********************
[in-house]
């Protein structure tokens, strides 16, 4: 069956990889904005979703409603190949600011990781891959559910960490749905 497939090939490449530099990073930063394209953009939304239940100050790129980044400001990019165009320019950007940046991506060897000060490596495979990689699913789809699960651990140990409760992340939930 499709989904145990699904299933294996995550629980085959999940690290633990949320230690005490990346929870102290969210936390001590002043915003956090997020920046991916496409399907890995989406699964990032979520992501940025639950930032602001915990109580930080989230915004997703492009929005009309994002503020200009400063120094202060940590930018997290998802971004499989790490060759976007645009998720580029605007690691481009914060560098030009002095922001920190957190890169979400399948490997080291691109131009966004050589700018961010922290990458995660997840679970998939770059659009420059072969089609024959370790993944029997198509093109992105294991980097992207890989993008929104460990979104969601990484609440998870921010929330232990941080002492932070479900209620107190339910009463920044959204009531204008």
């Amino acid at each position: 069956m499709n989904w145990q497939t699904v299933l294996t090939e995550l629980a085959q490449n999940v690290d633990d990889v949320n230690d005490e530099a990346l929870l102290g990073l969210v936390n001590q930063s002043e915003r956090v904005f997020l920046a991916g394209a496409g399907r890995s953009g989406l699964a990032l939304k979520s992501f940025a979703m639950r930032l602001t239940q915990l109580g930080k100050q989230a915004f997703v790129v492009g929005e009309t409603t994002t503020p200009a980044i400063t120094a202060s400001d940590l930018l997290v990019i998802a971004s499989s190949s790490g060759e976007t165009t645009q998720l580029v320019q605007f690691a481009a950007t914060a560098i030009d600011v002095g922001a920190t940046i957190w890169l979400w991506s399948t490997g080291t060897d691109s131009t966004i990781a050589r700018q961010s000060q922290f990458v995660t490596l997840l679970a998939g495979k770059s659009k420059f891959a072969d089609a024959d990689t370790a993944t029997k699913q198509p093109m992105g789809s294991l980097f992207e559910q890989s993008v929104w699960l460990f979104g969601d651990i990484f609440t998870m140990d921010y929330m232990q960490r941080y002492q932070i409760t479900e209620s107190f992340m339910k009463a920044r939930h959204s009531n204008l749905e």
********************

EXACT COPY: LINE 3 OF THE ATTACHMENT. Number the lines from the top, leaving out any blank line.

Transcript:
């Amino acid at each position: 069956m499709n989904w145990q497939t699904v299933l294996t090939e995550l629980a085959q490449n999940v690290d633990d990889v949320n230690d005490e530099a990346l929870l102290g990073l969210v936390n001590q930063s002043e915003r956090v904005f997020l920046a991916g394209a496409g399907r890995s953009g989406l699964a990032l939304k979520s992501f940025a979703m639950r930032l602001t239940q915990l109580g930080k100050q989230a915004f997703v790129v492009g929005e009309t409603t994002t503020p200009a980044i400063t120094a202060s400001d940590l930018l997290v990019i998802a971004s499989s190949s790490g060759e976007t165009t645009q998720l580029v320019q605007f690691a481009a950007t914060a560098i030009d600011v002095g922001a920190t940046i957190w890169l979400w991506s399948t490997g080291t060897d691109s131009t966004i990781a050589r700018q961010s000060q922290f990458v995660t490596l997840l679970a998939g495979k770059s659009k420059f891959a072969d089609a024959d990689t370790a993944t029997k699913q198509p093109m992105g789809s294991l980097f992207e559910q890989s993008v929104w699960l460990f979104g969601d651990i990484f609440t998870m140990d921010y929330m232990q960490r941080y002492q932070i409760t479900e209620s107190f992340m339910k009463a920044r939930h959204s009531n204008l749905e």